‘When the people saw that Moses was so long in coming down from the mountain, they gathered round Aaron and said, “Come, make us gods who will go before us. As for this fellow Moses who brought us up out of Egypt, we don’t know what has happened to him.”’ (v1) Exodus 32:1–9
It’s essential that we wait for God’s revelation alone. As the disciples awaited the Holy Spirit, they chose an apostle, Mattias, by lot. Was this human action or divine inspiration? Mattias was appointed before the disciples were baptised in the Spirit, and not by Jesus. This is his one appearance in Scripture.
There is a danger when left to our own devices that we fill times of waiting for God with ideas born of human ingenuity. This is always our choice and challenge: to trust God or rely upon ourselves.
The Israelites, waiting for Moses to return from his sojourn with God on Mount Horeb, decided to take matters into their own hands. Perhaps intimidated by the crowd of restless Israelites, Aaron fails to withstand their demands, preferring to placate human impatience rather than plead for God’s presence.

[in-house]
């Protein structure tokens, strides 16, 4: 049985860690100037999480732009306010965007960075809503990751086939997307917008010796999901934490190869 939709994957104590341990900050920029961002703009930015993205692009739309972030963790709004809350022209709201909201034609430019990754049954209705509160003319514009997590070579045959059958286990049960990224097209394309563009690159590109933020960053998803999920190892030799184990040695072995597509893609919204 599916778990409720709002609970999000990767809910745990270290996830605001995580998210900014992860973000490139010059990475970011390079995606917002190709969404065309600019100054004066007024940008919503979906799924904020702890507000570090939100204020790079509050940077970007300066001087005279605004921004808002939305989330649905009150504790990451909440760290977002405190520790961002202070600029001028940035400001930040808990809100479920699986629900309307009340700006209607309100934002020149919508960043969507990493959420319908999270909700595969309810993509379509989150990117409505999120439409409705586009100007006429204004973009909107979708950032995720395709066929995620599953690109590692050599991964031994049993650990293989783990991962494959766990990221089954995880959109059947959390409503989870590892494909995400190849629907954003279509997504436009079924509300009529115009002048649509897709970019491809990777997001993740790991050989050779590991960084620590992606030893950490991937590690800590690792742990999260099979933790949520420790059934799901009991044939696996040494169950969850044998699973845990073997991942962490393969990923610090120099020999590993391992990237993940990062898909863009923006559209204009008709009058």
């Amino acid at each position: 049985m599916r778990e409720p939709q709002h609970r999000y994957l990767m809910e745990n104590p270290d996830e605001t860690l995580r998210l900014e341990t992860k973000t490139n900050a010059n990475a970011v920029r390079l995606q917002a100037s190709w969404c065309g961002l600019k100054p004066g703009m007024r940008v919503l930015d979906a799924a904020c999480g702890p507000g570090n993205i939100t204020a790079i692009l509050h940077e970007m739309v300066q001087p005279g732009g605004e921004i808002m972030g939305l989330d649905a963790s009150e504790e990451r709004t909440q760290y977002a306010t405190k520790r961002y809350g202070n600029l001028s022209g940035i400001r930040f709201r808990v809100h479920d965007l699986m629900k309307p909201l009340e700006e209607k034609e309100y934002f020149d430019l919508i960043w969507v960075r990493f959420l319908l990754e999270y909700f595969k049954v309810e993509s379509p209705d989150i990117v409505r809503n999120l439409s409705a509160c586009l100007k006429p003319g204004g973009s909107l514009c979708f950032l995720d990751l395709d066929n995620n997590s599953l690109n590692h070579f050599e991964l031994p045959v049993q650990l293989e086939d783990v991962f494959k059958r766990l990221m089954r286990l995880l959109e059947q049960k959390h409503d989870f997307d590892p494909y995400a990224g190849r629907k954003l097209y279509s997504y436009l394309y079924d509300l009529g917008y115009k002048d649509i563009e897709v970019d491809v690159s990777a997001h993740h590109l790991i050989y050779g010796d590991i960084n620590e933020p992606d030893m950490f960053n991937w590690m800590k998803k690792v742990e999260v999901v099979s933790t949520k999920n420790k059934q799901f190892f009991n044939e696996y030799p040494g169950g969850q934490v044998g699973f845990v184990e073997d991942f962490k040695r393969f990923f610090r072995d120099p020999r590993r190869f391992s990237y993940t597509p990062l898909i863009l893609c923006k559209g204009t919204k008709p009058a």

Church history is littered with plans born of human ingenuity, requiring energy and resources, which advanced God’s kingdom, not one centimetre. This remains true today when the crafting of schemes to further God’s cause knows no limit.
Impatience is a human weakness; God asks that we wait, watch and pray. In His good time, there will be the visitation of God’s Spirit, who alone can usher in authentic expressions of God’s kingdom on earth.
Related Scripture to Consider: Acts 1:12–26; 1 Sam. 13:1–15; Heb. 10:19–39; Psa. 130.
An Action to Take: Impatience is to be restless with current circumstances. God’s promise is trustworthy, and He invites us to wait in patient trust. Is this invitation one you need to accept?
A Prayer to Make: ‘Lord, in repentance and rest is my salvation and in quietness and trust is my strength. Help me to cultivate patience throughout my life.’ (See Isaiah 30:15.)
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